“For a long time, the cost of a fast, high-end smartphone with the latest technology seemed definite. You were paying $600 or $700 no matter whether you did it up front or spread out over the course of a two-year carrier contract. This doesn’t have to be the case today, however. There’s an exciting new category of phone on the block—the “cheap flagship,” a phone that has flagship or very-close-to-flagship specs but only costs around $400.”

3)          Anti-Adblock Killer extension prevents sites from blocking your ad-blocker

Sweet! It was a matter of time before somebody came up with something like this. I installed the “disable anti-adblock” (you have to google that search term for some reason) add on to Firefox and it seems to work as promised on Wired and Forbes websites. As the article notes it is probably a matter of time before an “anti-anti-disable adblock” is released, then an anti-anti-anti- disable adblock, etc..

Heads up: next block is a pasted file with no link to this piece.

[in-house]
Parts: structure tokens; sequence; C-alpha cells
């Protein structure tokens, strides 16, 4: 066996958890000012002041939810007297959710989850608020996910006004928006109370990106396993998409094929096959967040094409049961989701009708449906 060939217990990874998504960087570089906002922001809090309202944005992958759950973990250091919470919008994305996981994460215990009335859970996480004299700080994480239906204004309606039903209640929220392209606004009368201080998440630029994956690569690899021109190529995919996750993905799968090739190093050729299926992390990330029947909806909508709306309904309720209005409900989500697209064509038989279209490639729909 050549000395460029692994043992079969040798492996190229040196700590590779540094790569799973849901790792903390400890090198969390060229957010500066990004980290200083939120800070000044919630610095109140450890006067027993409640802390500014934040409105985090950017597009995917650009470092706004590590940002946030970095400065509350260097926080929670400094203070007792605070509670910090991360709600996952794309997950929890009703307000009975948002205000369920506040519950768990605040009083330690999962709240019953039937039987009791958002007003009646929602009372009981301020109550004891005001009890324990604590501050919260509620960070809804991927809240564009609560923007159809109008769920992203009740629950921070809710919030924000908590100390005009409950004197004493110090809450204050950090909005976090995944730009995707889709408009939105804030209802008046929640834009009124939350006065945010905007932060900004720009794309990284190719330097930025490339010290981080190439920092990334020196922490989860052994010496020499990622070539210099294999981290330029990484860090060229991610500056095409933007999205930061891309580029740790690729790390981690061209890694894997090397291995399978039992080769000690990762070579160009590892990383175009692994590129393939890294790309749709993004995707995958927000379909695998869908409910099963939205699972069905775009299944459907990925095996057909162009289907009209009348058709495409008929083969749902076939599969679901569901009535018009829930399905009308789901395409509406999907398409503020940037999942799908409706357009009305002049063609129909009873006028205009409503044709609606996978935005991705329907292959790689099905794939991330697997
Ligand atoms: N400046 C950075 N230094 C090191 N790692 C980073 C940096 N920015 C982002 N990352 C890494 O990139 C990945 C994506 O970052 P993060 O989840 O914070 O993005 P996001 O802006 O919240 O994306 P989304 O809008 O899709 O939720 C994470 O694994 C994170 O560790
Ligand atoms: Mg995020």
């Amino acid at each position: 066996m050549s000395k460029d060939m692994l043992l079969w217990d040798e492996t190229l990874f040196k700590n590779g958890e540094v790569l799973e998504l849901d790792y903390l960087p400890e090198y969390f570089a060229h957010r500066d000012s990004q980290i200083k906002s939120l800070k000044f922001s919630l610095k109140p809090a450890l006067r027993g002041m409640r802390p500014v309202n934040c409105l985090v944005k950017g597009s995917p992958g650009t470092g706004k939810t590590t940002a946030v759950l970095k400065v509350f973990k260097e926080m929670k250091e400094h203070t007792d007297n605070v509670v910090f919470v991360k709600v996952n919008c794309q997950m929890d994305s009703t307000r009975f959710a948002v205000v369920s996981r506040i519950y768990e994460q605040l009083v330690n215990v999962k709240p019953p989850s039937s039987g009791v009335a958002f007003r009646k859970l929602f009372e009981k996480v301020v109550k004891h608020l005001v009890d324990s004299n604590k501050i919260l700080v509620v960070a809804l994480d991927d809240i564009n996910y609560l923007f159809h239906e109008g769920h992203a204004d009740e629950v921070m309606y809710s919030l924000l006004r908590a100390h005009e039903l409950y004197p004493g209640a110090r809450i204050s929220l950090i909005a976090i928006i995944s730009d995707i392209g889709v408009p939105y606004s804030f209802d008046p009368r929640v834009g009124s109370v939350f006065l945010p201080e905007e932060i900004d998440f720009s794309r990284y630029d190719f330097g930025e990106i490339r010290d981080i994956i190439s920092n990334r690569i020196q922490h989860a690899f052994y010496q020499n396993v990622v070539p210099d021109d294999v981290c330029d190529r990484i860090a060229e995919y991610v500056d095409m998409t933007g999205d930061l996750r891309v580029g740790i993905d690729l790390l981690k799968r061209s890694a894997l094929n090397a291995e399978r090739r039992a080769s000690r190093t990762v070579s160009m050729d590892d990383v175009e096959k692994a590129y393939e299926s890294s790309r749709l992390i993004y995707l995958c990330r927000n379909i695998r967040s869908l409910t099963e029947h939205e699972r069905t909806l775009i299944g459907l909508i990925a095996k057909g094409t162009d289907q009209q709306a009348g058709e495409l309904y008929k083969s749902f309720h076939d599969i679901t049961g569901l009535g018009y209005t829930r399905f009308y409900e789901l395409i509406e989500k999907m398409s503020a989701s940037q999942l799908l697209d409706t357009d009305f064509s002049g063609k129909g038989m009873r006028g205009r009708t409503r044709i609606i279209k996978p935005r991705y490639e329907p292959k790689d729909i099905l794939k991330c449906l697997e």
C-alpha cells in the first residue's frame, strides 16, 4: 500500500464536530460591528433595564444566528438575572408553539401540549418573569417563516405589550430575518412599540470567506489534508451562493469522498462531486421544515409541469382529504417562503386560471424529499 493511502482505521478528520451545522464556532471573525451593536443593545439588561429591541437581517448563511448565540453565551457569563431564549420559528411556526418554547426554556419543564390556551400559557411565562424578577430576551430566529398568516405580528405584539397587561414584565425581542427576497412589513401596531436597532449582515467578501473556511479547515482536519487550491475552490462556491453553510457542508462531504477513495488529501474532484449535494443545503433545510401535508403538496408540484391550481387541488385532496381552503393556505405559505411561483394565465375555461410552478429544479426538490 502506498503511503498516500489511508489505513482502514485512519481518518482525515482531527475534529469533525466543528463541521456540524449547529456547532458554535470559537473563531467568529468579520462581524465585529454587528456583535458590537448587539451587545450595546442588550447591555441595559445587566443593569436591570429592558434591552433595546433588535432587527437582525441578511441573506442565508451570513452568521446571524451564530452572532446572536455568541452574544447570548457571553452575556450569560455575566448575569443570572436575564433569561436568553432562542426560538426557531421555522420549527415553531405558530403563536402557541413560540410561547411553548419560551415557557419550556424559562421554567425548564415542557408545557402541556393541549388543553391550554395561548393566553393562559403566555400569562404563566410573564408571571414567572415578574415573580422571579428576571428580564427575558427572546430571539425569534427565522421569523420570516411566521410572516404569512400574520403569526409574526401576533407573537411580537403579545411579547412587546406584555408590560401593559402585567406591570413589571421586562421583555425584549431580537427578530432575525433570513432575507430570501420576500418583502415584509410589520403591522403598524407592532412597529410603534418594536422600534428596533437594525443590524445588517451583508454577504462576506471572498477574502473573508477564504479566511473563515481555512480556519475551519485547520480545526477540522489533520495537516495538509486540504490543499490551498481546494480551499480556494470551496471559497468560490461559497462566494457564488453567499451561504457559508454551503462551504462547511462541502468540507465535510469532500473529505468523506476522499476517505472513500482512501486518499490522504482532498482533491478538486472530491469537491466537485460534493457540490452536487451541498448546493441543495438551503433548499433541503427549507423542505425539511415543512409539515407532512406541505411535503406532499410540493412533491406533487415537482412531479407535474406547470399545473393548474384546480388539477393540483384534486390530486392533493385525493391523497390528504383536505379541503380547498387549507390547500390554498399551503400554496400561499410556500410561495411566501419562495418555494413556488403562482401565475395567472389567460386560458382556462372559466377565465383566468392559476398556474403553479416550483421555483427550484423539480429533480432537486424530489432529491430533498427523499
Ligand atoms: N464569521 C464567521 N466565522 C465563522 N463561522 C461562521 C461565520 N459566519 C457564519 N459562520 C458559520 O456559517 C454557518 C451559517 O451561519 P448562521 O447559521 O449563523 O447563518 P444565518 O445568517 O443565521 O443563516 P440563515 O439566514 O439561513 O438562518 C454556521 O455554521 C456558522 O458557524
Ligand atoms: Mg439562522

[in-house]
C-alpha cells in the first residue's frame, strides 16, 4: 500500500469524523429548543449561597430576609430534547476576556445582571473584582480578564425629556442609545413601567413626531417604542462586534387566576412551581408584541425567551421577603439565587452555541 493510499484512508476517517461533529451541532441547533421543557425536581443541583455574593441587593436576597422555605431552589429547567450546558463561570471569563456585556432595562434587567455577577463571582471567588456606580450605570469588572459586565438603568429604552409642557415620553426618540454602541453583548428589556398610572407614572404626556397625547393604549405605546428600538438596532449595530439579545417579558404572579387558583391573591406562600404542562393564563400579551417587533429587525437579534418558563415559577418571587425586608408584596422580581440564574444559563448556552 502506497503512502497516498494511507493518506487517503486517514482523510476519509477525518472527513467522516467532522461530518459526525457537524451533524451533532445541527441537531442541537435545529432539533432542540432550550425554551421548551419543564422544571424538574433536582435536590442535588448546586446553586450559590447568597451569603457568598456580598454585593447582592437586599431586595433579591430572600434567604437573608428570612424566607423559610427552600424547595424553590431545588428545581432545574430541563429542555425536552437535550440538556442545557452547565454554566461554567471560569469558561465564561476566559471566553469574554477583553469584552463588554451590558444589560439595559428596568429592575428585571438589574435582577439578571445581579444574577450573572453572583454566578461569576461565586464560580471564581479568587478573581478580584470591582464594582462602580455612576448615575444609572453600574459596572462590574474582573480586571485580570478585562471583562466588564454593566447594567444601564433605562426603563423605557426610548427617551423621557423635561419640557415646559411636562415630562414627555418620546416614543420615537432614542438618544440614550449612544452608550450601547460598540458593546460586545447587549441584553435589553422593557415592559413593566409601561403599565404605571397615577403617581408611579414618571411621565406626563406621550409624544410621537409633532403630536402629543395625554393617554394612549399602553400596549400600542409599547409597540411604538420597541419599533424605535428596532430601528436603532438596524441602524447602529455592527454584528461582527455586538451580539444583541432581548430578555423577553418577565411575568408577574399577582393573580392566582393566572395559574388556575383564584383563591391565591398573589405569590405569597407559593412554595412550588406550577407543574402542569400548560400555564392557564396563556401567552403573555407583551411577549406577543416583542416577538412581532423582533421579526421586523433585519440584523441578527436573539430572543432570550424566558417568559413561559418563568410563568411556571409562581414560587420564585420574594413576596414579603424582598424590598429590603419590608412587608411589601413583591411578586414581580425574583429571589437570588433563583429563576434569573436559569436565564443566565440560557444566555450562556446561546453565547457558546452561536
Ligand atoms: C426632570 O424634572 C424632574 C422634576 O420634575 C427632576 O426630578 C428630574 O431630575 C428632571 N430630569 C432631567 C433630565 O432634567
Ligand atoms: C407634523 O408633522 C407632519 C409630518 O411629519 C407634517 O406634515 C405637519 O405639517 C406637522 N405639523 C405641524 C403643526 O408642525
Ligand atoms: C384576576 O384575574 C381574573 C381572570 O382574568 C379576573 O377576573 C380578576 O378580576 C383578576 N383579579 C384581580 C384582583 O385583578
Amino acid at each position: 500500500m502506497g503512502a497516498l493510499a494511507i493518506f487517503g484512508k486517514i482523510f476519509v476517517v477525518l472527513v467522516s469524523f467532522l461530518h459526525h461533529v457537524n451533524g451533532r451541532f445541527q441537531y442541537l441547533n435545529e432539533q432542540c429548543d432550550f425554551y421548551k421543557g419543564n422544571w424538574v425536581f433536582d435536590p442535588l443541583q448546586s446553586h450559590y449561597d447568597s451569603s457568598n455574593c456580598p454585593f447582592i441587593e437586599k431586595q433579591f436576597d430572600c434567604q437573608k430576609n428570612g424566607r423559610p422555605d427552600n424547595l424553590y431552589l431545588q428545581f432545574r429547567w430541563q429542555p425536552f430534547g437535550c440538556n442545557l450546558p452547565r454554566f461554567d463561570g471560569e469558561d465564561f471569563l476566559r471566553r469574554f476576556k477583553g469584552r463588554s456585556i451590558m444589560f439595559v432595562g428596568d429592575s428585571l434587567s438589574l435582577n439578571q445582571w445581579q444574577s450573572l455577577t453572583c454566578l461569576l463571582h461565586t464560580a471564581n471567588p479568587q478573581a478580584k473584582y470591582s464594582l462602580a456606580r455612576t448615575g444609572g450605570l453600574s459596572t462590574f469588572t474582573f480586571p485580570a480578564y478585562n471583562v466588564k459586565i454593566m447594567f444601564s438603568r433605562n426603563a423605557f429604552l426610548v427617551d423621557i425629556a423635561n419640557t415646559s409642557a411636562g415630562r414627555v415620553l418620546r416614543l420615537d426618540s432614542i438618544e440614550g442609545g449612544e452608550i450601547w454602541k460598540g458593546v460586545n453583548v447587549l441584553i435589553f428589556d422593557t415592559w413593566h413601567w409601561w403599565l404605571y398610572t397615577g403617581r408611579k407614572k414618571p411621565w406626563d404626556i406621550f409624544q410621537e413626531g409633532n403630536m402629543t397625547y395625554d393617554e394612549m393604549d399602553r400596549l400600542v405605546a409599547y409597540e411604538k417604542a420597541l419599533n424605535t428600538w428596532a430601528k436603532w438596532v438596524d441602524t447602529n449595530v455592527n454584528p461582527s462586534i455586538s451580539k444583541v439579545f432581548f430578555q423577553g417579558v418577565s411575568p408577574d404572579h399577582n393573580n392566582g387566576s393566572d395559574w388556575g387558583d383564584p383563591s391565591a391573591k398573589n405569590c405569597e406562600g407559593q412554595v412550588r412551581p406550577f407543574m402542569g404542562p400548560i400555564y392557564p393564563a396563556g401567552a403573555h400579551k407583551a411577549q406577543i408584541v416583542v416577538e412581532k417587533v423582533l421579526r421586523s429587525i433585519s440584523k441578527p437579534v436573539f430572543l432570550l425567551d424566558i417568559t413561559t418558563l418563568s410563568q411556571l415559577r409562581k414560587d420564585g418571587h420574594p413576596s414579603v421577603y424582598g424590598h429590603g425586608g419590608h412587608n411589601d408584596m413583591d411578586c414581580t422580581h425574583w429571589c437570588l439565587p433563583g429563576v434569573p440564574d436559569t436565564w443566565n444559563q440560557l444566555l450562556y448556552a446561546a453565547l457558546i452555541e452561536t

“Wired caused a bit of a stir earlier this week when it announced that it would block anyone who uses an ad-blocker from viewing its site. Worried that adblockers would eventually prevent them from making any money from their articles, Wired is rolling out technology next week that will detect and block ad-blocking extensions. It seems like Wired’s efforts to block ad-blockers may be a bit fruitless, as a new extension has appeared for all major browsers that allows you to keep your ad-blocker enabled, even when a website asks you to disable it before viewing content. The extension, known as Anti-Adblock Killer, essentially tricks websites into thinking that you aren’t running ad-block at all times.”

4)          The Broadband Industry Is Now Officially Blaming Google (Alphabet) For…Everything